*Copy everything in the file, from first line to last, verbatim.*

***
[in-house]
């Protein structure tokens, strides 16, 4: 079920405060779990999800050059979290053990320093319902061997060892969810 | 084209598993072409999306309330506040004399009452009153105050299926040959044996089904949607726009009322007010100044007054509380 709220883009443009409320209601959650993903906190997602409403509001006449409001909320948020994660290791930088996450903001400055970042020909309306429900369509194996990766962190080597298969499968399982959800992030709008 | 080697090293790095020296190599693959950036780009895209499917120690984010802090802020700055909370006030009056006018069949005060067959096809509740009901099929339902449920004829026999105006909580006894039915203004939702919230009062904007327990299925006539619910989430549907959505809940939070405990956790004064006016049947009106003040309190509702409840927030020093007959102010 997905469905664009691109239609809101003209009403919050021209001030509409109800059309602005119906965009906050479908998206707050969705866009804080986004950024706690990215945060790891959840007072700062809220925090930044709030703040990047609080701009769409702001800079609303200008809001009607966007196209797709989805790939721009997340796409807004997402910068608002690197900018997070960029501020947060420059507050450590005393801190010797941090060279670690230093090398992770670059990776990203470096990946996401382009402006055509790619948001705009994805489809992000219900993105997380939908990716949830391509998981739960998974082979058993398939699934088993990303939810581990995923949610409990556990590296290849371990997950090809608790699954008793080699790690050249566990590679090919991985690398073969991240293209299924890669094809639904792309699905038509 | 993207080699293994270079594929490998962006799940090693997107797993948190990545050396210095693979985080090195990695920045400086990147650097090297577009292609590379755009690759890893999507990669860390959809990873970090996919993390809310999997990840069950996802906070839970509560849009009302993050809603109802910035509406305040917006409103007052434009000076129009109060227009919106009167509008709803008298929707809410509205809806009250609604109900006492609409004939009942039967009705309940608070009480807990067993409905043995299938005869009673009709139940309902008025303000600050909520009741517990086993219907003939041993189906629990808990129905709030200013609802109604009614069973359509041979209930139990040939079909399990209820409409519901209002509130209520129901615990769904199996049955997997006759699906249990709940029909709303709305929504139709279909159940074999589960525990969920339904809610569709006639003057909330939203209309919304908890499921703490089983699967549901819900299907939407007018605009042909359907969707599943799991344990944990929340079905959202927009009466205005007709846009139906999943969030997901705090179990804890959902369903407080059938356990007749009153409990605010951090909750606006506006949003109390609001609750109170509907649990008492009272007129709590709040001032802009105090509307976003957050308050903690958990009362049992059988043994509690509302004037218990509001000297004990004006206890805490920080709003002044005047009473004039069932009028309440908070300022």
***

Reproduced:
[in-house]
């Protein structure tokens, strides 16, 4: 079920405060779990999800050059979290053990320093319902061997060892969810 | 084209598993072409999306309330506040004399009452009153105050299926040959044996089904949607726009009322007010100044007054509380 709220883009443009409320209601959650993903906190997602409403509001006449409001909320948020994660290791930088996450903001400055970042020909309306429900369509194996990766962190080597298969499968399982959800992030709008 | 080697090293790095020296190599693959950036780009895209499917120690984010802090802020700055909370006030009056006018069949005060067959096809509740009901099929339902449920004829026999105006909580006894039915203004939702919230009062904007327990299925006539619910989430549907959505809940939070405990956790004064006016049947009106003040309190509702409840927030020093007959102010 997905469905664009691109239609809101003209009403919050021209001030509409109800059309602005119906965009906050479908998206707050969705866009804080986004950024706690990215945060790891959840007072700062809220925090930044709030703040990047609080701009769409702001800079609303200008809001009607966007196209797709989805790939721009997340796409807004997402910068608002690197900018997070960029501020947060420059507050450590005393801190010797941090060279670690230093090398992770670059990776990203470096990946996401382009402006055509790619948001705009994805489809992000219900993105997380939908990716949830391509998981739960998974082979058993398939699934088993990303939810581990995923949610409990556990590296290849371990997950090809608790699954008793080699790690050249566990590679090919991985690398073969991240293209299924890669094809639904792309699905038509 | 993207080699293994270079594929490998962006799940090693997107797993948190990545050396210095693979985080090195990695920045400086990147650097090297577009292609590379755009690759890893999507990669860390959809990873970090996919993390809310999997990840069950996802906070839970509560849009009302993050809603109802910035509406305040917006409103007052434009000076129009109060227009919106009167509008709803008298929707809410509205809806009250609604109900006492609409004939009942039967009705309940608070009480807990067993409905043995299938005869009673009709139940309902008025303000600050909520009741517990086993219907003939041993189906629990808990129905709030200013609802109604009614069973359509041979209930139990040939079909399990209820409409519901209002509130209520129901615990769904199996049955997997006759699906249990709940029909709303709305929504139709279909159940074999589960525990969920339904809610569709006639003057909330939203209309919304908890499921703490089983699967549901819900299907939407007018605009042909359907969707599943799991344990944990929340079905959202927009009466205005007709846009139906999943969030997901705090179990804890959902369903407080059938356990007749009153409990605010951090909750606006506006949003109390609001609750109170509907649990008492009272007129709590709040001032802009105090509307976003957050308050903690958990009362049992059988043994509690509302004037218990509001000297004990004006206890805490920080709003002044005047009473004039069932009028309440908070300022």